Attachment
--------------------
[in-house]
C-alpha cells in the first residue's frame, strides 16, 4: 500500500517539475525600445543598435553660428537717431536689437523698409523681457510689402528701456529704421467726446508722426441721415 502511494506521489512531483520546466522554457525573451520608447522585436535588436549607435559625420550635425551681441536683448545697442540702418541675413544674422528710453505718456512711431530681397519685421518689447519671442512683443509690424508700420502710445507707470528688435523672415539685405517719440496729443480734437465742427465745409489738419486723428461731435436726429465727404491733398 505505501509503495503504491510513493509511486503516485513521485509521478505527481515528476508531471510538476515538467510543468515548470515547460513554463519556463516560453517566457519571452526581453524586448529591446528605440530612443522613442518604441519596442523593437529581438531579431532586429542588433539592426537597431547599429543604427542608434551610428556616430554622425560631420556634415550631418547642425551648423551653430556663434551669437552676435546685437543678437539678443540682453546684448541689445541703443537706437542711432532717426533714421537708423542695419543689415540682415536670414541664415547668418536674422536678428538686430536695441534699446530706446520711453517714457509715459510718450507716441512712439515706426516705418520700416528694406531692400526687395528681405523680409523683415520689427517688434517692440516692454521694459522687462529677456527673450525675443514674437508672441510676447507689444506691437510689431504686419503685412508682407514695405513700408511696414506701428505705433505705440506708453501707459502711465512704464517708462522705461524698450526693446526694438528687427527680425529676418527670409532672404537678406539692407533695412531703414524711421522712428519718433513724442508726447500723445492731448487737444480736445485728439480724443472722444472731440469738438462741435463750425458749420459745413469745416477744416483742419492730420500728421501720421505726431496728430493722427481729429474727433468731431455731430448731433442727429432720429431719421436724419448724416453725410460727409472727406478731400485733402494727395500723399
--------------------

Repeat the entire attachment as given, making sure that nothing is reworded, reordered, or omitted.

[in-house]
C-alpha cells in the first residue's frame, strides 16, 4: 500500500517539475525600445543598435553660428537717431536689437523698409523681457510689402528701456529704421467726446508722426441721415 502511494506521489512531483520546466522554457525573451520608447522585436535588436549607435559625420550635425551681441536683448545697442540702418541675413544674422528710453505718456512711431530681397519685421518689447519671442512683443509690424508700420502710445507707470528688435523672415539685405517719440496729443480734437465742427465745409489738419486723428461731435436726429465727404491733398 505505501509503495503504491510513493509511486503516485513521485509521478505527481515528476508531471510538476515538467510543468515548470515547460513554463519556463516560453517566457519571452526581453524586448529591446528605440530612443522613442518604441519596442523593437529581438531579431532586429542588433539592426537597431547599429543604427542608434551610428556616430554622425560631420556634415550631418547642425551648423551653430556663434551669437552676435546685437543678437539678443540682453546684448541689445541703443537706437542711432532717426533714421537708423542695419543689415540682415536670414541664415547668418536674422536678428538686430536695441534699446530706446520711453517714457509715459510718450507716441512712439515706426516705418520700416528694406531692400526687395528681405523680409523683415520689427517688434517692440516692454521694459522687462529677456527673450525675443514674437508672441510676447507689444506691437510689431504686419503685412508682407514695405513700408511696414506701428505705433505705440506708453501707459502711465512704464517708462522705461524698450526693446526694438528687427527680425529676418527670409532672404537678406539692407533695412531703414524711421522712428519718433513724442508726447500723445492731448487737444480736445485728439480724443472722444472731440469738438462741435463750425458749420459745413469745416477744416483742419492730420500728421501720421505726431496728430493722427481729429474727433468731431455731430448731433442727429432720429431719421436724419448724416453725410460727409472727406478731400485733402494727395500723399